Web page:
Editor's Note: To commemorate the 150th anniversary of the Mormon Trail, The Salt Lake Tribune is offering this day-by-day account of the Mormon Pioneers' original trek from Winter Quarters, Nebraska, to the Great Salt Lake Valley. Tribune history writer Harold Schindler, using diaries, letters, journals and reminiscences that have come to light this century, has fleshed out the following narrative.
June 25, 1847
Brigham Young's fine saddle horse, John, is dead. The wound suffered last night when he was accidentally shot by a herdsman, proved mortal. While Young is deeply hurt by the loss, he attaches no blame to John Holman, whose carelessness with a musket was responsible. Again the Camp of Israel moved out, and within a quarter mile found it necessary to ford the Sweetwater River. This was the sixth crossing of that twisting body since leaving Independence Rock.
Before taking a noon rest, the pioneers crossed the river twice more. A.P. Rockwood, having studied the windings of this stream, was certain that one hour's labor by 100 men would dig down a foot of sandy ridge so as to make it possible for wagons to pass, thereby avoiding having to climb the steep ridge and thus save another mile of travel. At the top of a ridge some miles distant, Albert Carrington says there was every appearance of a rich lead deposit.
The rest of the day was spent crossing smaller streams and pulling through snow banks as the pioneers moved higher and higher up the eastern slope of the Rockies toward the legendary South Pass. They camped off the trail on the north bank of a creek five feet wide, which provided water and willows for fuel. A mile below camp was a grove of white poplar "in which house logs sixteen-feet long and a foot thick at the base may be obtained," according to William Clayton. On the banks of the creek are groves of gooseberry bushes, strawberry roots and a little white clover. "Yet there is no appearance of the abundance of things travelers have represented," Clayton said.
It has been hard wheeling today. Earlier, Edson Whipple complained he could not find a yoke of his oxen, so Howard Egan went to the top of a bluff and looked back to the north. He spotted the exhausted team lying down in a ravine near the river. "I told George Billings, who was hunting them, and pointed the team out to him. I stayed at the river until he drove them up."
Erastus Snow contemplated the vagaries of the weather in these parts. "When we started it was warm but as we move higher in the mountains we meet the cold blasts from the snow and ice, we gather our vests, coats and finally our overcoats and still complain of the cold. We pass drifts of snow and large bodies of ice, and during the night our milk and water freeze as in winter. Two of our riders who follow the course of the Sweetwater up to within two miles of camp report that its fall is very great, presenting little less than a cataract most of the way."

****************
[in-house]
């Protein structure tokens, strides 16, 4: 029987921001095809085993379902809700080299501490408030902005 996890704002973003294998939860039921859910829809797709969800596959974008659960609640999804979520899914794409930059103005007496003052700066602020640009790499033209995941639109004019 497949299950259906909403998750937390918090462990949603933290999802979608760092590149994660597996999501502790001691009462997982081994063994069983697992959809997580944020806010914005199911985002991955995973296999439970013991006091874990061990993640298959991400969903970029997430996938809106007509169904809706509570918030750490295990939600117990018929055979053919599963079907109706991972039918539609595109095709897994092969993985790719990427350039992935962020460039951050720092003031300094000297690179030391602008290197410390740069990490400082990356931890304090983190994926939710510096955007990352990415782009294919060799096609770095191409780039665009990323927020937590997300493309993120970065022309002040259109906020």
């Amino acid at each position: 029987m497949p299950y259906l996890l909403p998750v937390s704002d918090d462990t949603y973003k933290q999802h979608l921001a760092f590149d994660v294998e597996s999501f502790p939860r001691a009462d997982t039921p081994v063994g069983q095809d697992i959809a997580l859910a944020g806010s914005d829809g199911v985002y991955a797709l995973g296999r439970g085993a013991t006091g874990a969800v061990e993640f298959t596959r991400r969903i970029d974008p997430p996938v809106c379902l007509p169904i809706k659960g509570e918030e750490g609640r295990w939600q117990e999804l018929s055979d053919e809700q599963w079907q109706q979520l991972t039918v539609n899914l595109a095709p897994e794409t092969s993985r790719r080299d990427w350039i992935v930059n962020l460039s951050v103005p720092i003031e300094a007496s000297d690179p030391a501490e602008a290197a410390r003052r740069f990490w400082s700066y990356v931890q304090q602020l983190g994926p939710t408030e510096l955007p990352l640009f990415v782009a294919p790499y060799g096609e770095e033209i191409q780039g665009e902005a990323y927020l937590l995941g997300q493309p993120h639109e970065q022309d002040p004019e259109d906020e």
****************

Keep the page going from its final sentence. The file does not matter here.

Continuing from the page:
Thomas Bullock said a few men had visited the ten-foot-deep snowdrifts in the vicinity. One brought two solid lumps of ice into camp and gave one to Willard Richards. Harriet Young gave Richards one-third of a pound of butter, which he put some ice to, making it hard and cold, and having some light bread, had a perfect feast in the wilderness. Jesse Little came up with a fine sample of sandstone grit.
At the upper crossing of the North Platte, John Battice [also known as Jean Baptiste] and his company of three Frenchmen were ferried across. About 5:00 p.m., John Higbee discovered the body of Wesley J. Tustin floating down river. He drowned June 19th while trying to swim his horses across the river, two and a half miles above here at Hill's ferry. The youngster was buried near the ferry.
As for the companies traveling with the second Mormon emigration in the Platte Valley, four Frenchmen came up to C.C. Rich's camp at Fishing Slough and informed him that the man found murdered a week ago at Sandy Willow was a Pawnee messenger and had been killed by some of the Omaha tribe. They learned of this at the Pawnee Village where they had business.